Sometimes it’s hard, To be… A woman… Let me ask you: Is there a better opening line out there?
Stand by Your Man, by Tammy Wynette (her 1st and only #1)
3 weeks, from 11th May – 1st June 1975
Then there’s the twang and the tremble in Tammy Wynette’s voice as she gives her piece of marital advice… Giving all your love, To just, One man… ‘World-weary’ doesn’t even begin to describe it. This is some proper, old-school, Nashville Country & Western, where life is tough and men just don’t appreciate you.
You’ll have bad times, And he’ll have good times… Oh Tammy, honey… Doing things that you don’t understand… Her husband stays out late, wasting his time in gambling and carousing and other manly pursuits, while Tammy pines at home. I love the clanging, reverbing guitars as the chorus clicks into gear: Stand by your man! Give him two arms to cling to… And somethin’ warm to come to… When nights are cold and lonely…
It’s a ridiculous sentiment, really, especially to 2021 ears. ‘Stand by Your Man’ would have sounded old-fashioned in 1975, or even in 1968 when it was recorded (feminist movements of the time certainly thought so.) If you love him, You’ll forgive him… No, Tammy! If your good-for-nothing husband’s staying out all night, drinking and fornicating, you change the locks and come at him with a rolling-pin! And if that doesn’t work, you divorce him. (Of course, Wynette’s other signature hit is ‘D-I-V-O-R-C-E’, although in that song she is the one being divorced…)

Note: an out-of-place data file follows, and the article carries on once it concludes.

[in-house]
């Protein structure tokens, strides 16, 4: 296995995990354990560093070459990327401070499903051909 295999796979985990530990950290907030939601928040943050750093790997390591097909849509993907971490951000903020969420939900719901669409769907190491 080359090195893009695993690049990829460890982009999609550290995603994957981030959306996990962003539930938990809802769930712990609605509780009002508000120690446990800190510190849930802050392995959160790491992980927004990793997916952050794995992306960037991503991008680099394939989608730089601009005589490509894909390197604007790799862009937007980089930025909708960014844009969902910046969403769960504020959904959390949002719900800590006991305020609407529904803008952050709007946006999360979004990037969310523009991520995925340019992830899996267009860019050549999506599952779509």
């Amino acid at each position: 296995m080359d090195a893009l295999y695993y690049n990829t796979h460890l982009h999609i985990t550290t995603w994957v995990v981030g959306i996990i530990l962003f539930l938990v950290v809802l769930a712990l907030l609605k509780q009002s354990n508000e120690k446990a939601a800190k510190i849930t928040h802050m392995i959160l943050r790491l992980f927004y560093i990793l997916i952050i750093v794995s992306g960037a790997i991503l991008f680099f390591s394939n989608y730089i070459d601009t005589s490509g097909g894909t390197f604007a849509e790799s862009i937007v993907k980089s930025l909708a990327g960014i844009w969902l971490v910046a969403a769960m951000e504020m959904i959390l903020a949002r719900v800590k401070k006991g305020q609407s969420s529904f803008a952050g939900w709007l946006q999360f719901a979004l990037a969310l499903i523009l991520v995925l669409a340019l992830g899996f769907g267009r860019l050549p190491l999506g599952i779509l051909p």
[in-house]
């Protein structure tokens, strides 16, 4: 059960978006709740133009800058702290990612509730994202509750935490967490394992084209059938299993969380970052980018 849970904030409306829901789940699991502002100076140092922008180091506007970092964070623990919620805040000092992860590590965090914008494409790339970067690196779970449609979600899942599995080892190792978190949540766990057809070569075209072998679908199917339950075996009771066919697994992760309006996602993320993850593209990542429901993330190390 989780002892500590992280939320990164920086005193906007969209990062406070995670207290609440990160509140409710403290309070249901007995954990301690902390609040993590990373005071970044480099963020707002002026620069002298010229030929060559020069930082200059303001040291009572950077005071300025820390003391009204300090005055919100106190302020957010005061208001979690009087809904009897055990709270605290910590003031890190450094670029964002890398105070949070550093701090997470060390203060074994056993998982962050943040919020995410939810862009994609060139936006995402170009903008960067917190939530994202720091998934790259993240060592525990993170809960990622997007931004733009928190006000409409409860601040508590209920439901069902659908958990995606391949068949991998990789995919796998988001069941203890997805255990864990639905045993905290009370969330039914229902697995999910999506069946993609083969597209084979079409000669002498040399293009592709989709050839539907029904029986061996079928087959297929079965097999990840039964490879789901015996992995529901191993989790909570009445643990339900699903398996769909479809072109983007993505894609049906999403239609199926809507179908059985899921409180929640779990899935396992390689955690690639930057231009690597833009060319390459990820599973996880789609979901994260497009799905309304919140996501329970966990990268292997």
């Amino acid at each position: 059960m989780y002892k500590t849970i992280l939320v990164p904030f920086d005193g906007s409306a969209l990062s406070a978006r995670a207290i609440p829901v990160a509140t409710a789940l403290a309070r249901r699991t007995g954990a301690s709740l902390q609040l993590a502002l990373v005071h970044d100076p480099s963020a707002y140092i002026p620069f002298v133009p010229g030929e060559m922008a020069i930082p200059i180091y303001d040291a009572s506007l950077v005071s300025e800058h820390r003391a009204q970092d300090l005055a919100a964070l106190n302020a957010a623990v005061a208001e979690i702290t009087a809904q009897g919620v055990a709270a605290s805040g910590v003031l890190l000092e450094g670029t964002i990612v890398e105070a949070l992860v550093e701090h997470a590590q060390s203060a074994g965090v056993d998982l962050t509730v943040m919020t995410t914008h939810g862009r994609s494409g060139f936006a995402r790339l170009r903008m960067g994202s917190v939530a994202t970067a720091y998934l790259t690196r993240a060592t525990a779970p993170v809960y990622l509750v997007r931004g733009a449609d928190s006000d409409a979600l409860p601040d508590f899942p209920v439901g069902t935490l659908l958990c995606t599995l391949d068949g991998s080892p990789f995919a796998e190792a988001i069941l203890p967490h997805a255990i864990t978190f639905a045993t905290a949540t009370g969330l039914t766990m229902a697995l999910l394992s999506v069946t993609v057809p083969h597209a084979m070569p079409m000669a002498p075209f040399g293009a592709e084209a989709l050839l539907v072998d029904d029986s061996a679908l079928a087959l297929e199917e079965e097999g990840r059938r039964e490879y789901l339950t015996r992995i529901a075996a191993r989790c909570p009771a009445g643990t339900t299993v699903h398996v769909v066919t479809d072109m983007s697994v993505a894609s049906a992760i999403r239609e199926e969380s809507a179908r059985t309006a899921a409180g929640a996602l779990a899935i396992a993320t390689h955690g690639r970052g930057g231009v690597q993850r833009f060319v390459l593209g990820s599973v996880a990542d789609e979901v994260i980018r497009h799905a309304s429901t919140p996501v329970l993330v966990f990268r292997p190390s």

But then, if you think about it, to most women in the sixties, who lived in the conservative parts of America where country music is the defining sound, divorce wouldn’t have been an option. It would have meant disgrace, scorn and opprobrium. So this record would have resonated with many a put-upon wife, left with little option other than standing by her man. Wynette always argued that stand by your man wasn’t the most important line in the song. She pointed people’s attention to: ‘cause after all, he’s just a man… (Ouch!)
Why was this record hitting #1 now, in the spring of 1975? It had featured in a Jack Nicholson film a few years before, but I can’t find any other reason. Then again, I could ask that question about every C&W hit. They come along, every so often, standing out like a sore thumb. Kind of like reggae, it’s a genre that pops up every now and again, without changing very much, and the strings and echoey backing guitars are the same ones we heard in the fifties, on monster country hits like ‘Rose Marie’.
Tammy Wynette was one of the genre’s biggest stars – the ‘First Lady of Country’, no less – with seventeen #1s on the Billboard Country charts. This, being one of only three chart appearances here, doesn’t tell her full story at all. (Though a parody of one of her other hits will be featuring in this countdown very soon…) She died in 1998, but not before making one of the greatest music comebacks of all time, with the KLF, and the ancients of Mu Mu on ‘Justified and Ancient’ in the early ‘90s… Tammy, stand by the JAM…